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The Anatomy Of Apartheid

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Extract 2
Extract 3
South Africa
‘The Anatomy Of Apartheid’ aimed at generating positive propaganda for the apartheid government and defending its policy of separate development. An introduction to the ‘3 phases’ of the apartheid system in South Africa, culminating in the Bantu Self-Government Act.
Physical formats available:
Betacam SP, DVD
Digital formats available:
Quicktime (Pro Res)
Audio & visual:
Sound, Color
Director: Anthony Thomas
00:36-01:15 - Nice WS of the coast line Transkei region of South Africa with two men riding in and out of the shot on horseback. - Panning WS of the coast line of the Transkei to grass covered hills. - Nice tilting WS of a water fall in the Transkei - Good CU zoom out to a FS of a disc plough in the soil and the tractor pulling and its black farmer driving it. - Over the shoulder MS of a black farmer sitting on a tractor panning down to a WS of the green hillsides and a Land Rover Series IIA 109” Station Wagon driving on the road that cuts through the them. - Narrator saying the Transkei is larger than Switzerland, that it’s of eight “emerging black states” in South Africa called Bantustans. 01:15-01:32 - MS of a white man named George Waite(?) driving a right-hand drive Land Rover Series IIA 109” Station Wagon. - Nice CU shot of a Land Rover Series IIA 109” Station Wagon driving past the camera as it pans to a WS of it driving down a rural tree-lined road and out of the frame. - Nice over-the-shoulder shot of the person in silhouette driving a Land Rover Series IIA 109” Station Wagon down a dirt road and being stopped by two black officials with bicycles in olive green uniforms and wearing pith helmets. - MFS of two black police officers in olive green uniforms and wearing pith helmets walking towards the camera. - Narrator says that George Waite’s(?) family has farmed in the Transkei region for four generations, that region is now self-governed by blacks under the apartheid policy and that George has to acknowledge “the new order.” 01:32-2:10 - Various shots of paintings depicting blacks and whites in the Transkei region in 1833. - BW WS of wagons being pulled by oxen and men on horseback herding cattle. - Sepia MS of a black South African in traditional head dress picking up shields. - Illustrated map of South Africa showing the migration of farmers of Dutch, French and German origin from Cape Town heading north as Bantu where heading south from central and southern Africa. - Narrator talking about how black and whites showed up in Transkei at the same time, that was the only region in South Africa where the two races moved into “practically empty territory where black and white could share the right to be called African.” 2:10-03:12 - BW WS of white men in tuxedos talking in circle outside a building with the narrator saying that in 1910 the British recognized the respective claims of the races. - Illustrated map of South Africa with showing the different areas settled by “the Bantu nations” and that the fertile land along the coast were set aside for the Bantu. - BW high angle WS of people cheering and soldiers marching. - BW MFS of men in top hats marching and an unidentified man looking down from a balcony. - ZI on a painting of an unidentified man tipping his hat. - Narrator talking about the architects of territorial apartheid returning to their government positions in London. 03:12-03:41 - Various B/W and color shots of flames and sparks flying inside a steel mill and a machine with rolls of thread in a textile mill with a narrator saying that South Africa became the premiere industrial power in Africa between 1935 and 1945. - Good Panning CU shot of a train arriving in a station to FS of black passengers waiting on the platform and MFS of South African blacks walking toward and boarding trains. - Panning FS of black South Africans boarding trains to a WS an empty field. - Narrator says hundreds of thousands of black South Africans left the homelands for jobs in mining and other industries and as a result “the homelands become labor pools, nations no longer.” 03:41-04:29 - Various EXT shots of a black South Africans in western attire and African attire arriving at a shanty town intercut with a good panning WS of a shanty town and various other shots inside the shanty town. - Narrator saying the industrial revolution in South Africa was similar to Europe except the workers were black, and “the new slum, a black man’s shanty town.” 04:29-04:47 - B/W EXT panning WS of men cheering in 1948 intercut with MFS of Daniel Francois Malan, the first apartheid-era prime minister, and J.G. Strijdom, his successor. - B/W EXT panning WS of Hendrick Verwoerd, the third-era apartheid prime minister, on a stage waiving to hundreds of cheering white South African men. - Various B/W photographs of Malan, Strijdom and Verwoerd. - Narrator saying a new leadership took over in 1948 that “denied the morality of economic free fall” that believed in “parallel development, separate identity, apartheid.” 04:47-05:01 - Various great shots of a black South African man riding a motorcycle wearing a leather jacket and leather hat and then having his papers checked by a white police officer. - MFS silhouette of a white farmer driving a Land Rover Series IIA 109” Station Wagon having his entry permit checked by a black in an olive-green uniform and wearing a pith helmet who then salutes him. 05:01-05:46 - Illustrated map of South Africa showing the re-division of land during apartheid with a narrator saying “Where there was one city and one working class, several city sections where to be created, each to a Bantu nation.” - ZO of a photographic collage that says “End Apartheid, Cried the Thousands.” - Various moves on photographs of people protesting against apartheid. - Narrator talking about how the world was outraged, that other countries that separate people by religious and nationalist groups see separation by race as criminal and that former colonial western countries believe “the greatest service one could do the black man would be to make him like oneself; a westernized gentleman.” 05:46-07:13 - Various seemingly staged shots of African villages with girls running in straw dresses, men weaving, a man painting a wall, and dynamic shots men dancing in traditional clothing. - Great ECU ZO to WS of a black woman in a red wig wearing and taking off fantastic white sunglasses, intercut with illustrations of white actors in billboards, advertisements and graphic comics. - Various collages of newspapers headlines with a graphic flower peddle randomly imposed on them. - Various good INT shots of a white man in a leather jacket playing pinball and a white woman smiling. - MFS of a black woman wearing a leopard one-piece bathing suit and a clown wig on a beach walking up to a white family. - Various shots of white women in dresses and men in suits walking on city streets walking by obviously staged black and white homeless men. - Various shots of black men and women walking on a city street and toward the camera. - Narrator talking about how South Africa is undoing the work of the 19th century colonialists, that it’s challenging black South Africans to build a civilization based on their ancestors’ foundations of governing and arts, cynically comparing it to western advertisements, politicians, lifestyles and entertainment of the 1960s. 07:13-08:27 - MS of a crowd of black South Africans walking towards the camera and looking into the lens. - Various shots of a disturbing mock commercial featuring a poster-sized advertisement for “The Wonder Skin-Bleach Cosmetic” and showing black women at a supposedly western beauty salon having a treatment “For a Lighter Whiter You!” - WS of a western looking run-down row houses with black children playing in the dirt. - WS of a shanty town, MS of a black landlord in a western suit, MS a woman inside a dark room pulling a curtain to reveal another family living in it. - Various good shots of the sparse conditions inside the shanty town - Narrator describing how blacks are second to whites in various ways in the West and the voice of a supposed tenant in the shanty town explain the payments he has to make to live there and narrator saying everything is rationed in the shanty town. 08:27-9:53 - Various INT shots of an interview with an unidentified white South African man in a suit saying “we must allow the black man respect in his own light,” the problem doesn’t arise from separation but in the belief of the superiority of the western culture “which makes us think the only way to recognize the black man is to make him our own,” and that he doesn’t believe in superior. - Various good EXT panning shots of a shanty town with an audio track of the unidentified white man saying that we don’t recognize what’s happening to man at the moment and that South Africa is trying to address this problem intercut with various good shots of people packing up and leaving a shanty town, waving and seeming happy and a tractors demolishing buildings, people waving as others leave in a truck, arriving at rows on newly made homes in a homeland made by the South African government. 9:53-10:31 - Panning WS of mountainous land in South Africa. - Various great shots of a hut being built on one of the eight “emerging black states” in South Africa called “Bantustans” or homelands. - Various shots of a white South African hold blue prints, examining a cow, and operating a hay bailer. - Great shot of an NCK cable backhoe lifting and pouring soil with a mountain range in the background. - Narrator saying, the South African government is instructing, guiding and investing in keeping “…Bantu…economically self-sufficient” 10:31-11:04 - Nice Panning FS ZI of two black men collecting hay with oxen and ZO of a tractor. - Various great shots of a traditional hut being built. - Various shots of a brick building under construction in a homeland with a nice detail of a black contractor point to a detail on a blueprint. - Narrator saying the Bantus were handling more and more of the construction in the homeland by the 1960s. 11:04-11:59 - Various informative shots of a large-scale irrigation project under construction in a homeland. - Various shots of a lush farm in a homeland with a black man showing a field to a white South African agricultural officer in khaki shorts, shirt and safari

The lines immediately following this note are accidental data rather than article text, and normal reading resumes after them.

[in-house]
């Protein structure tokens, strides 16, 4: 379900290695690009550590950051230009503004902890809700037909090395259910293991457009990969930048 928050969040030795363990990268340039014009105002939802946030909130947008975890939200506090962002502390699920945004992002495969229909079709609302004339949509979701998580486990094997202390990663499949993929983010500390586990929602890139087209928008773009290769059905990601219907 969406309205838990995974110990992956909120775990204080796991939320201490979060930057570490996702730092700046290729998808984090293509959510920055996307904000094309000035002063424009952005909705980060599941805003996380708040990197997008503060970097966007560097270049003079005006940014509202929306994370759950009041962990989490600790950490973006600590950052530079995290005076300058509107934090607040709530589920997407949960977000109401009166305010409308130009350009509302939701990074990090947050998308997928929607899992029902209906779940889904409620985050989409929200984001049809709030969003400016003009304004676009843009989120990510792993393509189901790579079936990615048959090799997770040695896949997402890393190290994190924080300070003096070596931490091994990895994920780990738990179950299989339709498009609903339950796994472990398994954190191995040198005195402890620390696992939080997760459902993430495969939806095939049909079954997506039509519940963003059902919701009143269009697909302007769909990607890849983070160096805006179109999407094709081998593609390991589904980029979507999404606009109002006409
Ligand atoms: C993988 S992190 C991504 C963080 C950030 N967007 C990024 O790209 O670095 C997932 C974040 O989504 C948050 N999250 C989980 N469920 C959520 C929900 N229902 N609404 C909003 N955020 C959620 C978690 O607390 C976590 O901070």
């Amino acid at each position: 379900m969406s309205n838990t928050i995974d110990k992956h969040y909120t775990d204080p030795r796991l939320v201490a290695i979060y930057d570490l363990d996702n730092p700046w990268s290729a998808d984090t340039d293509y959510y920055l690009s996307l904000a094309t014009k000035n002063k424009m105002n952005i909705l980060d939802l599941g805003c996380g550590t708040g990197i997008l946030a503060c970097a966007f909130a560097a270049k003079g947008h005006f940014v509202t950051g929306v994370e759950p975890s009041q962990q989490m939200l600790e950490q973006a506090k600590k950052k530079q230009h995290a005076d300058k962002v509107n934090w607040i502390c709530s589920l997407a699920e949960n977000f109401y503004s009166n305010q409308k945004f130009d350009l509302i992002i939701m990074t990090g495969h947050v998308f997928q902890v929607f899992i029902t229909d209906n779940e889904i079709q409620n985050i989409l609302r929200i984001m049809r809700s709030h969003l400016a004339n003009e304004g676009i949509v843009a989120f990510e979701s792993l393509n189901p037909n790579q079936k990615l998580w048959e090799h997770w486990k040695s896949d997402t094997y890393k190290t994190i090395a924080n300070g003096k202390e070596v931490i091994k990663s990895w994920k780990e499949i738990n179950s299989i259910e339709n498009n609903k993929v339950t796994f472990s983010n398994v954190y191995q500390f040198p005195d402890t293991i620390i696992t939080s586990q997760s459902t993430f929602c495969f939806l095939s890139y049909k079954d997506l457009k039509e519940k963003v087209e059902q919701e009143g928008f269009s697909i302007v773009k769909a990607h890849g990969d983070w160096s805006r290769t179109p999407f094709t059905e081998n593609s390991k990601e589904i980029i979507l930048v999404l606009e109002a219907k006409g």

End of shotlist
South African Propaganda
During the apartheid era, the South African Information Service launched a campaign of propaganda and disinformation aimed at the Western powers, which it considered its natural allies against what it called the “Communist onslaught” to take over South Africa. This campaign was both covert and overt, and ranged from what appeared to be straightforward tourist films to savage attacks on the ANC through a source apparently connected to the South African Information Service. The South African government spent millions of dollars to win support, with most of this effort being directed at the USA, where it had many influential sympathisers of the apartheid regime. These VHS tapes represent an extremely rare collection of propaganda materials produced by the Information Service.